The Pleasure and Ritual of the Bath

I love baths.  Given the choice between a bath and a shower to clean off, baths win hands-down.  10 to 1.  For me it’s more comfortable, easier to shave, and I end up feeling cleaner, even though my hair and body is technically all washed in the same soapy water.  I’ll admit to liking the occasional cool spritz in summer before bed when it’s hot, but other than that unless it’s an emergency wash-off I’m taking a bath.

I’m lucky enough to have bought a small clawfoot tub off of ebay a few years ago.  With a good coat of outside paint, and some horrendously expensive but beautiful plumbing fixtures, it’s one of the most prized things in my house.  When I installed it, I chose to spray coat the inside of it to make it look new.  MISTAKE!  I would definitely never suggest that to anyone.  I was so happy to have my new tub.  I went to walmart and picked up bath fizzy balls and bubble baths.  Back then I wasn’t picky.  After a year and a half without a bathtub, I just wanted to take a soaking bath.  The pink fizzy ball was fun, but it dyed my new tub PINK!  I was horrified, and after using a chlorine bleach cleaner to get the pink off, I made a vow then and there to never use commercial bath products.  Who the heck decided that bath products need dye in them?   I researched many different bath recipes, and started my way towards making many of my own personal products.

Now, a bath doesn’t necessarily mean a full-tub soaking experience.  Doing that on an every-other-day basis would be rather wasteful of water, especially since I don’t have a greywater system.  I can bathe and wash my hair in exactly how much water it takes me to take a shower long enough to wash, shave, and shampoo.  I’ve tested this theory.  It helps that I have a rather short tub, so the water doesn’t have to spread out so much and can be deeper.  Once my body mass displaces the water, there’s plenty for a basic bathing, including my hair though that does take a bit of splashing.

For me, unless I’m just doing a quick wash, soaking and steam are a big part of taking a bath.   And to really make good use of that heat and steam, it takes time.  Given time, that hot water and steam softens dead skin so it can be removed easily.  The Romans used to go to the steam room of the bath house and rub on olive oil.  They would sit around in the steam, then use smooth-edged shells to scrape off the oil, and with it came the dead skin.  One of these days I have to go to the beach and look for some nice smooth clam shells like those the romans used.  Now I don’t have a sauna, so I do something similar in a soaking bath.  The bath can be done with regular soapy water, or in a “soaking bath”.

When I take a soaking bath, I use a recipe I call “The Roman Matron’s Bath”.   I sit in the tub and read until the dead skin softens.  I can tell when it’s soft because I look at a trouble spot like the sides of my heels, and the skin at the edges has turned white.  I usually also start to feel itchy on my arms and shoulders, which is a big dead skin area for me.  I softly scratch my nails over my trouble areas (heels, elbows, wrists, ankles, neck, shoulders) and the dead skin comes off in gray clumps.   This bath is a soaking bath, and no soap should be used.   Take a quick shower the following morning if you need to.  Once I’ve worked for a short time at removing the dead skin (it’s better to repeat the bath in a couple days than be perfectionistic about it), I make sure to submerge and wash with surface oils all my bad spots so they get the benefits of the bath, and I get out and gently pat dry.  I put on comfy jammies and go to bed to continue my reading and sleep.  The oil in the recipe absorbs into the skin and nourishes it while I sleep, then the next morning I take a regular soap bath or shower and use a regular moisturizer afterwards.   I’ve been doing this ever since my chemotherapy, and I can attest that it’s wonderful.  If I use it once a month, and a bit more often in the winter when the air is dry, I don’t have gray dry skin areas or cracked and painful heels and elbows.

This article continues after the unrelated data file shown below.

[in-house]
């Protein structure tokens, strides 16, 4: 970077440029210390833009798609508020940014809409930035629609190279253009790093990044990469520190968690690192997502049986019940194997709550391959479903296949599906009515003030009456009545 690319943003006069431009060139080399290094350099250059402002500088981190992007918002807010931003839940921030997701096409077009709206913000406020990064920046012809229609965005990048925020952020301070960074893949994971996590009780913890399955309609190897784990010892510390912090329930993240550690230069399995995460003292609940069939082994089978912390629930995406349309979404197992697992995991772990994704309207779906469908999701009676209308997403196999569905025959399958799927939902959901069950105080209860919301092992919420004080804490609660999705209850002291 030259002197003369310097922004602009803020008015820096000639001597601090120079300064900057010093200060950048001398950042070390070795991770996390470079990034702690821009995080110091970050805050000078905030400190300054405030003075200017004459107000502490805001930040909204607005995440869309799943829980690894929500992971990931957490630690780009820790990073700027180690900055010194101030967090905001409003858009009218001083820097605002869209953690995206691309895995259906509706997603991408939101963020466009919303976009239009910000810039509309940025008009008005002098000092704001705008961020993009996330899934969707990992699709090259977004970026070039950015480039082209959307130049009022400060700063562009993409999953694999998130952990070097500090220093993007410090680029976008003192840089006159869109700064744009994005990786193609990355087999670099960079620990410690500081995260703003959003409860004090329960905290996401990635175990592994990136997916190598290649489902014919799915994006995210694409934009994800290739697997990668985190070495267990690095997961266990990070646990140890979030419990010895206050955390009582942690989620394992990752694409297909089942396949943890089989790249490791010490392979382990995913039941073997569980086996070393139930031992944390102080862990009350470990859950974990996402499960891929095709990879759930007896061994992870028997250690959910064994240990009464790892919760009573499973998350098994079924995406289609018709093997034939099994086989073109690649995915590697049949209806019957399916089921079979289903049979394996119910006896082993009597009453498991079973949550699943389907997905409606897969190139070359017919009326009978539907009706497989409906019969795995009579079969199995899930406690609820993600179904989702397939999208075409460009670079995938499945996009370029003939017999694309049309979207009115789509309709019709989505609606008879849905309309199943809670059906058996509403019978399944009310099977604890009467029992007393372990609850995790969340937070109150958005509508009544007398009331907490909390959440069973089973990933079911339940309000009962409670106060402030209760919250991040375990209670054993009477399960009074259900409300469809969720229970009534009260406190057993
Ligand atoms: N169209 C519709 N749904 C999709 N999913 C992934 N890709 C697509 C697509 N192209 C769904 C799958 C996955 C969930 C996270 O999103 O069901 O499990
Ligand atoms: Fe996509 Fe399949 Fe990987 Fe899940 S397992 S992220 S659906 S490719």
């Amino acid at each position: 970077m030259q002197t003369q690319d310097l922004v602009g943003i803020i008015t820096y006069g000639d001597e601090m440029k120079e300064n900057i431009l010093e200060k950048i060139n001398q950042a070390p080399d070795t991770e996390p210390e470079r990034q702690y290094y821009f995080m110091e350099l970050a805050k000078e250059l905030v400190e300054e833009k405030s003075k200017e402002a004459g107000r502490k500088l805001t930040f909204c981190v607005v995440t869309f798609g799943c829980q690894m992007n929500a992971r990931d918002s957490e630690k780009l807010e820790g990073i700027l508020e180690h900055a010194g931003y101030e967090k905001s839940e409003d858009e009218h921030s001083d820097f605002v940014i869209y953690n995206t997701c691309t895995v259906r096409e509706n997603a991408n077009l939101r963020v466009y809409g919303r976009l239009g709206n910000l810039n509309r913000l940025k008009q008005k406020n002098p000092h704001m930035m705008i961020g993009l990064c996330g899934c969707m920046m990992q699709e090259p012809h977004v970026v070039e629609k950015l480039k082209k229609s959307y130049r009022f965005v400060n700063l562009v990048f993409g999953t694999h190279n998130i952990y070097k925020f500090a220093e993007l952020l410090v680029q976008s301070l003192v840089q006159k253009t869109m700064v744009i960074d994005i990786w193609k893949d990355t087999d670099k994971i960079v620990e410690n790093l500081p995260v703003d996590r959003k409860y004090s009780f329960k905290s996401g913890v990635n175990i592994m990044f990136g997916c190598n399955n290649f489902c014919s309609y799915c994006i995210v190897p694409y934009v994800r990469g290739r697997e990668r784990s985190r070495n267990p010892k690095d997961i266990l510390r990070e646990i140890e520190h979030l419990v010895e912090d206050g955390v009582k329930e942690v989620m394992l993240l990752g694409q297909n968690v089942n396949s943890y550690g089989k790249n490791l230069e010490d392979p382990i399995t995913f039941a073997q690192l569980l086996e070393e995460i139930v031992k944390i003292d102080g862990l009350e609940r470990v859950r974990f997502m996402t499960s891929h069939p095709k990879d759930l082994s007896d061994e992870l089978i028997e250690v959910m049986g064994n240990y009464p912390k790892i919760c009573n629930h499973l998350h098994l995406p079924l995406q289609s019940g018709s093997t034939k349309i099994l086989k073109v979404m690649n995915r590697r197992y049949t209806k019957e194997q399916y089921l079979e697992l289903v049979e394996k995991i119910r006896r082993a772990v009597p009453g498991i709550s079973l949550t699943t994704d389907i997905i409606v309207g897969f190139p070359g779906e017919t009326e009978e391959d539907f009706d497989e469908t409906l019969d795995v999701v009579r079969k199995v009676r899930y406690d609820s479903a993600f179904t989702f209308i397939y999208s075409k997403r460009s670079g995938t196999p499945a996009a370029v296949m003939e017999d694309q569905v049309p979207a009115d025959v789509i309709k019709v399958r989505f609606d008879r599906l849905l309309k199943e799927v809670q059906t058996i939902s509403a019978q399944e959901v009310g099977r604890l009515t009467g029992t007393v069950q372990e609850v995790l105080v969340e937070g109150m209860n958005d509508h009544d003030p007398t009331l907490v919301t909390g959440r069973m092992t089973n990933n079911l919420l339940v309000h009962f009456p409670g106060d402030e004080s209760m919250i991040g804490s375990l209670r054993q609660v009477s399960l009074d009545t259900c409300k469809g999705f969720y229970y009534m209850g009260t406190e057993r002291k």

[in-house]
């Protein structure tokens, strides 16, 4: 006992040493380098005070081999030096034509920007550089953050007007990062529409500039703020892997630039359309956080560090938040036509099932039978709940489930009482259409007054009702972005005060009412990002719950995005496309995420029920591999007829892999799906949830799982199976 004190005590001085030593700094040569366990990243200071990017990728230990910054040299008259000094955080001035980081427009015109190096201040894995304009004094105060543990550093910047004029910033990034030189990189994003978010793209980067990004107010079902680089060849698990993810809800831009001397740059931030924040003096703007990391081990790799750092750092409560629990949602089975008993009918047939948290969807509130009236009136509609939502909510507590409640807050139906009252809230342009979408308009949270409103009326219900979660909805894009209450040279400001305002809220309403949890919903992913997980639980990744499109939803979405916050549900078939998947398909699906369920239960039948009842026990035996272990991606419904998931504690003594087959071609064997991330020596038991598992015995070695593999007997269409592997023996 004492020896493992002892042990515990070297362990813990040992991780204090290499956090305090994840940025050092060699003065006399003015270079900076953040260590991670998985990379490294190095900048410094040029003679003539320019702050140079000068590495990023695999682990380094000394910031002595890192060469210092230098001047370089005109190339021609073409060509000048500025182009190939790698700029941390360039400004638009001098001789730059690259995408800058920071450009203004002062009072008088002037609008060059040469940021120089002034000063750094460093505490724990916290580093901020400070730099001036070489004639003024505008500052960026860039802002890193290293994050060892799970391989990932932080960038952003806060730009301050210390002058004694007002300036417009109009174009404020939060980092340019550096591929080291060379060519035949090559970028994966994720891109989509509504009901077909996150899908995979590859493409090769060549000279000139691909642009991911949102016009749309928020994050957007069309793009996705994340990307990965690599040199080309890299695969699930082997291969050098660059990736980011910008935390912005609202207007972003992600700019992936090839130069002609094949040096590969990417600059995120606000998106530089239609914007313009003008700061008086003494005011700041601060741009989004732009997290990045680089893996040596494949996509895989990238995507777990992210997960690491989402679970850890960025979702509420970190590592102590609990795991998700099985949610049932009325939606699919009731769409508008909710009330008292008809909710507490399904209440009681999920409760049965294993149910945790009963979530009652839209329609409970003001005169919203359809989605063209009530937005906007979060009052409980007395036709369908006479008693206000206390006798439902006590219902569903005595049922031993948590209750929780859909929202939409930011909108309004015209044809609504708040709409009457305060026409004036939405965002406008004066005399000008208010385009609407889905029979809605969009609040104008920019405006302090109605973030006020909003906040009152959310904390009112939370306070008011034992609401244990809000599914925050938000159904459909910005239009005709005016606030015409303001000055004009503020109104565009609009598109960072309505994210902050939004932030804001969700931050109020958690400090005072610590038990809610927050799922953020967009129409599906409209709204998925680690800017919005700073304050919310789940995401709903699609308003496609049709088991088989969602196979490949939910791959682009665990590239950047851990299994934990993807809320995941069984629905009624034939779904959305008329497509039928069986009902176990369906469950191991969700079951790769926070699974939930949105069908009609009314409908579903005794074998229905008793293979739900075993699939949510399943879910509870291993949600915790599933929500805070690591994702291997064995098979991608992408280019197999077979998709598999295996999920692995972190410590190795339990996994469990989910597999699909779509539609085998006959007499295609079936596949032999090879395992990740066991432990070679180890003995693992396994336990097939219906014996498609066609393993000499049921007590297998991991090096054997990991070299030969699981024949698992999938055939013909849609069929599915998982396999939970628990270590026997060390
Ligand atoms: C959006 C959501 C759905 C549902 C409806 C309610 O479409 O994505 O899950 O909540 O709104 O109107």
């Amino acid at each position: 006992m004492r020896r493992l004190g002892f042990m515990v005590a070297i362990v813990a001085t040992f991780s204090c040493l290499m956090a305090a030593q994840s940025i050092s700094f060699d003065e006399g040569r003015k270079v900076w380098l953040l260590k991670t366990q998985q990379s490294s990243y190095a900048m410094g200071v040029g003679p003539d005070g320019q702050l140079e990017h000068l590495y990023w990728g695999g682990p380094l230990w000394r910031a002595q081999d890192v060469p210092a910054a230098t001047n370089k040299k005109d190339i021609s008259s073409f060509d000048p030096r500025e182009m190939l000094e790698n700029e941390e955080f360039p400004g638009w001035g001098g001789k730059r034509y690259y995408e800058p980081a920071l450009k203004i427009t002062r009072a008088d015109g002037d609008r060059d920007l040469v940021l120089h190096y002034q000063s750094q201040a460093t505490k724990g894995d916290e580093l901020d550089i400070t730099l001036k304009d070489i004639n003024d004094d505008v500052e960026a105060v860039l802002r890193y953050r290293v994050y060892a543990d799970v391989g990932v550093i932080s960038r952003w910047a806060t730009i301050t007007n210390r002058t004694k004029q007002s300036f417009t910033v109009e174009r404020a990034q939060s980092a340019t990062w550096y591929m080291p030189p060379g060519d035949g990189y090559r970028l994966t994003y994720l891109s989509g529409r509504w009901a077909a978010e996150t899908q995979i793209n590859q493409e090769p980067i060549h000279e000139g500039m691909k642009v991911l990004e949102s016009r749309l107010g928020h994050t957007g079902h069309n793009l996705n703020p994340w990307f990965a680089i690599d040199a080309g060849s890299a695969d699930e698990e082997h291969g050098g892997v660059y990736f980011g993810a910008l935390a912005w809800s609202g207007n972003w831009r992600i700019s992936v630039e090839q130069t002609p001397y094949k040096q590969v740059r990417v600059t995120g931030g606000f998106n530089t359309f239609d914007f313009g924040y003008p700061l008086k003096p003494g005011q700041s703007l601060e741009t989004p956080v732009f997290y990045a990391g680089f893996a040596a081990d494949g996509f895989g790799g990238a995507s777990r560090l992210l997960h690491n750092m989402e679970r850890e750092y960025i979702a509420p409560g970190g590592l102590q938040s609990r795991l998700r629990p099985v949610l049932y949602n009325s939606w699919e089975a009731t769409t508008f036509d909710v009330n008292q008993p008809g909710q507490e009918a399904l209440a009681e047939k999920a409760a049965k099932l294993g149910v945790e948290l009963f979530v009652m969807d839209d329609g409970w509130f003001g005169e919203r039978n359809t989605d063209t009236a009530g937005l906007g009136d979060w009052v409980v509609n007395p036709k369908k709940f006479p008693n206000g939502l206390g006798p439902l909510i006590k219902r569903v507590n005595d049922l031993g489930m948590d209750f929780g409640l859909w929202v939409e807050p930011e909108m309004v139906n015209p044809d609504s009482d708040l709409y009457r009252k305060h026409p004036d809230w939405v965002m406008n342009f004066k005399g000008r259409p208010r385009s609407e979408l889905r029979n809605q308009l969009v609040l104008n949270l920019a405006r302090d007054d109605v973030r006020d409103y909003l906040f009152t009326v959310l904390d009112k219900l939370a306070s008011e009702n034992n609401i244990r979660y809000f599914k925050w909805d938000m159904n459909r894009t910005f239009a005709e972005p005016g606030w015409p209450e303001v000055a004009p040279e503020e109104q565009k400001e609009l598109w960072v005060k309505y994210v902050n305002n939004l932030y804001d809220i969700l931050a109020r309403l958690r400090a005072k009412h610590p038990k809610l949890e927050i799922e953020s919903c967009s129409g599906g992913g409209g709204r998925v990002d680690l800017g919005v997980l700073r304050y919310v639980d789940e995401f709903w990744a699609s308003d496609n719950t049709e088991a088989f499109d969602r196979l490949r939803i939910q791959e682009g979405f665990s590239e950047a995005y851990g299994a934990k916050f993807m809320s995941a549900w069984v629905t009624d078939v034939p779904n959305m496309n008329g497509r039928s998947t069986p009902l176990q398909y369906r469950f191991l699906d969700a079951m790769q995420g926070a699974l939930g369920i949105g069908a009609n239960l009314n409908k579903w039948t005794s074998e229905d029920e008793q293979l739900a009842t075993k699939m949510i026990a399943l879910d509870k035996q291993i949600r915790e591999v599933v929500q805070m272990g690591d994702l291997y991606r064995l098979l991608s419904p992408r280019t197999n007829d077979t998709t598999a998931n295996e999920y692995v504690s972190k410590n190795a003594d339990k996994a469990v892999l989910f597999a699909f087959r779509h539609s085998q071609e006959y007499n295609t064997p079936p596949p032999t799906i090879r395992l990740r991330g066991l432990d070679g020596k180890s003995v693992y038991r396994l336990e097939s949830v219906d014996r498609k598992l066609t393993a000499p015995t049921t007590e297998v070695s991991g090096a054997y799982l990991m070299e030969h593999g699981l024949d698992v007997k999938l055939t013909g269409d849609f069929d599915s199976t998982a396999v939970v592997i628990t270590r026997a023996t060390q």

Roman Matron’s bath

1 cup milk (I use 2% lactose free, because that’s what I have.  I think any type should be fine, though I believe that some milkfat is a good thing for this)
2 Tablespoons honey
1 teaspoon  olive oil
1/2 teaspoon jojoba oil
2 capsules worth of Vitamin E
5 drops essential oil (I use Lavender or Rose)

Heat the milk, honey, and olive oil in the microwave for 30 seconds.  stir the mixture and see if the honey has combined well with the milk.  Repeat a few times if necessary until the honey is melted in and the milk is warm but not scalded.

Add the other ingredients.

Start the bath with hot water, then add cooler water to get it to a good hot tub temperature, as hot as you can stand to have on your softer parts.  I’m not advocating scalding yourself here, I’m just suggesting that steamy water works better.  Use common sense.   Once it’s at the depth you want (remember to leave room for water displacement! you don’t want the good surface stuff to end up down the overflow drain! you can always add more), pour the Matron’s Bath into the water stream and turn off the water.  Stir it around a bit, climb in, and relax.  Sure a shower is quick and efficient, but I think many of us have forgotten how wonderful a bath can be.

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